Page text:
Journal of Midwifery & Women’s Health
Ó 2010 by the American College of Nurse-Midwives
Medical Treatments for Abnormal Uterine Bleeding
Combined hormonal contraceptive (birth control) methods—Combined contraceptive methods contain
synthetic forms of the hormones estrogen and progesterone. They come in pills, a vaginal ring, and
a patch, and can decrease the amount of bleeding in many women.
Progestins—Progestins are a synthetic form of the hormone progesterone that can be taken as pills or
Intrauterine device—The IUD called Mirena is often used to treat abnormal bleeding. The IUD is placed
in the uterus through the vagina during an office visit. The progestin in the Mirena IUD helps decrease the
amount of bleeding from the endometrium (uterine lining) and may make your periods stop completely.
Nonsteroidal antiinflammatory drugs—These kinds of medications include drugs like ibuprofen (Advil
or Motrin) and naproxen (Aleve). Although aspirin is included in this category of drugs, women withheavy menstrual bleeding should not use aspirin.
Other medications—Other medications that are less commonly used to treat abnormal uterine bleeding
include gonadotropin-releasing hormone agonists (sometimes called GnRH agonists), danazol, and anti-fibrinolytic medications.
Surgical Treatments for Abnormal Uterine Bleeding
Endometrial ablation—This procedure removes or destroys layers of the endometrium without removing
the uterus and can be done as an office procedure. It usually reduces the amount of bleeding. This pro-cedure is only appropriate for women who do not want to have more or any children.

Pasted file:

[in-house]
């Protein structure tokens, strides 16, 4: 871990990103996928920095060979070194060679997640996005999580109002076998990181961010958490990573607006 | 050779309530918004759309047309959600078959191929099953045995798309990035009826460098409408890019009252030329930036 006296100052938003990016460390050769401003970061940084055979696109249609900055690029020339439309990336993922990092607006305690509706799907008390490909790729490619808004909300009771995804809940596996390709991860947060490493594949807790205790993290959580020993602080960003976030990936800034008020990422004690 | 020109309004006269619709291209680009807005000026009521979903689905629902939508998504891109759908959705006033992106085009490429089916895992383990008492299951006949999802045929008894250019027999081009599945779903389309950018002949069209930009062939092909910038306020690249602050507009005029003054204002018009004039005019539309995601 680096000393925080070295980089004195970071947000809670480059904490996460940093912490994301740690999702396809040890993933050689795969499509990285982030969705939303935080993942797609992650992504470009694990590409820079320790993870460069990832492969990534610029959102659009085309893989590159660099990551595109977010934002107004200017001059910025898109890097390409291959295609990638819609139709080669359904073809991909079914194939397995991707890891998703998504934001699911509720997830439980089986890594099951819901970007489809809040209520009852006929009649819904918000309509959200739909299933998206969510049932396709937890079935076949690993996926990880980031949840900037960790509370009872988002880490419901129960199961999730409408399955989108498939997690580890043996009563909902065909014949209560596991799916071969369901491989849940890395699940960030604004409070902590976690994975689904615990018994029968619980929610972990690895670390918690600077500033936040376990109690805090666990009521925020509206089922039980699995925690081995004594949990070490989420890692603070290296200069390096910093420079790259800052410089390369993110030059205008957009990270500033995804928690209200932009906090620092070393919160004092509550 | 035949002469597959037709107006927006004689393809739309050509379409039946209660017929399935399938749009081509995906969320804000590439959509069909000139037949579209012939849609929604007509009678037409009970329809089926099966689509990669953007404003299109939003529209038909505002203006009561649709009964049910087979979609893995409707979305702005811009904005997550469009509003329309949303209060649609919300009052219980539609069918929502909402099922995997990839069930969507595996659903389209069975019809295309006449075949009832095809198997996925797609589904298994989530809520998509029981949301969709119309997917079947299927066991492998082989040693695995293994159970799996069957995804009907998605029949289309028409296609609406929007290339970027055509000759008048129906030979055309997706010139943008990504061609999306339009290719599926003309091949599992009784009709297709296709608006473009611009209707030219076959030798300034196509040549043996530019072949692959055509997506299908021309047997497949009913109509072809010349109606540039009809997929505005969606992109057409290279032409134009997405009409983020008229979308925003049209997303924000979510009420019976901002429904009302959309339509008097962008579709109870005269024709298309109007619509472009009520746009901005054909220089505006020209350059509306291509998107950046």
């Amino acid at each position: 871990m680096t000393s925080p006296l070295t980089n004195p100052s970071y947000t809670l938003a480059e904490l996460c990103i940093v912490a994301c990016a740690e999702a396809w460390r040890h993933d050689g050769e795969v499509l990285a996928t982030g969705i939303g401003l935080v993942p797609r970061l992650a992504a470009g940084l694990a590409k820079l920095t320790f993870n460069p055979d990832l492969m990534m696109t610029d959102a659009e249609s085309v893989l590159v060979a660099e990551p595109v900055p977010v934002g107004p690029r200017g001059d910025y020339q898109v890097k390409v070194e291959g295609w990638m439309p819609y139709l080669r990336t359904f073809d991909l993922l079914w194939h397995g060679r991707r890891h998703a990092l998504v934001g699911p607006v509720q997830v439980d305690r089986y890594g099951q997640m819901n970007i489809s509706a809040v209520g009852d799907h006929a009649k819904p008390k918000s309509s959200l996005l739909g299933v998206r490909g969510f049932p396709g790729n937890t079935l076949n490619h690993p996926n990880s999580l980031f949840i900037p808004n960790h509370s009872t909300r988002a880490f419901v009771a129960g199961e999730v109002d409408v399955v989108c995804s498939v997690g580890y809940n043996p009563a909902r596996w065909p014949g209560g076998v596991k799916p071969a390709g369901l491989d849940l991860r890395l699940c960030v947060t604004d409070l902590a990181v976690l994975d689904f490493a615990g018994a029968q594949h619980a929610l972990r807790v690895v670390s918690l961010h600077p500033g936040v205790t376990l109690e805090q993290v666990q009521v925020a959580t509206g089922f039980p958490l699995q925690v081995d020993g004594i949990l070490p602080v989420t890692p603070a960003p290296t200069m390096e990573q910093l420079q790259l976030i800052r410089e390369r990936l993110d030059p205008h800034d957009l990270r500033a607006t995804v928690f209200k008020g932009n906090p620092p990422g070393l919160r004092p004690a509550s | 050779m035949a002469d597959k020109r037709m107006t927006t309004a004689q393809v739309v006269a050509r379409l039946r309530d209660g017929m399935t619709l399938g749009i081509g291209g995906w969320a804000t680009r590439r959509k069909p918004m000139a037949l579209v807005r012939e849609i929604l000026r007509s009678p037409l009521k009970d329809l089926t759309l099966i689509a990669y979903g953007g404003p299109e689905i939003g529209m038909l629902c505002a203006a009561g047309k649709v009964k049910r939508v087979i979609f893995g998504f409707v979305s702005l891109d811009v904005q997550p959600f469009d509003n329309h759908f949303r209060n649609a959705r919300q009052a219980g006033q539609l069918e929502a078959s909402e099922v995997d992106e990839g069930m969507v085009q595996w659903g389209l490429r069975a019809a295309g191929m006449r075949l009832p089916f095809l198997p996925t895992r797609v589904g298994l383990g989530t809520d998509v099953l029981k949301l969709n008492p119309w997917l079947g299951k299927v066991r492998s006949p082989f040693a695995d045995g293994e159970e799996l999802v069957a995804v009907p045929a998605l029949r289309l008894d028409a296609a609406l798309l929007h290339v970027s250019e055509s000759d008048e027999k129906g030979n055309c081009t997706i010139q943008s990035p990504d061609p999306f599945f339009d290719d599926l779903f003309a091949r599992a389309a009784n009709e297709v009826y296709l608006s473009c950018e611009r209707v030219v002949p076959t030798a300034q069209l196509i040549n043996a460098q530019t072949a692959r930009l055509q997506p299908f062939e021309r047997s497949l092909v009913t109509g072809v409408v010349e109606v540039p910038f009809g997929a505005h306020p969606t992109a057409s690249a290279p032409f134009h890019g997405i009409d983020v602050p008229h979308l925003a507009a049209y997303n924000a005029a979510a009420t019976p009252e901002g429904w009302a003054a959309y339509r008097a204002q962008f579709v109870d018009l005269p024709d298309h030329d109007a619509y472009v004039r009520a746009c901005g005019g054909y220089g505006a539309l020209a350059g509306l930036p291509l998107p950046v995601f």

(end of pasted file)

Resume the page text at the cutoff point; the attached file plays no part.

Fibroid-specific procedures—There are a number of procedures that can be used to remove or shrink the
Myomectomy—Myomectomy is the surgical removal of the fibroid through an incision (cut) in theuterus, while leaving the uterus in place.
Myolysis—Myolysis involves destroying the fibroid using heat, laser, or freezing.
Resection—Resection cuts away a fibroid in the uterine cavity using an instrument that goes throughthe cervix and does not require a uterine incision.
Uterine artery embolization—Uterine artery embolization involves injecting small particles into theblood supply of the uterus to block the blood vessels that supply uterine fibroids.
Hysterectomy—Hysterectomy is removal of the uterus. It is often used to treat the problems that cause
abnormal bleeding, such as uterine fibroids. Hysterectomy is major surgery, and a woman can no longerget pregnant afterwards.
Dilatation and curettage (D&C)—A D&C may be done for a woman with heavy bleeding. In this pro-
cedure, the cervix is dilated and the top layer of the endometrium where the bleeding is coming fromis gently scraped away. Usually a woman is given general anesthesia (put to sleep) for a D&C, butshe can go home the same day.
How Do I Keep Track of My Menstrual Bleeding?
A menstrual diary is the best way to keep track of when, how long, and how much you bleed. Your providermay provide these diaries for you, or you can download one at
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Journal of Midwifery & Women’s Health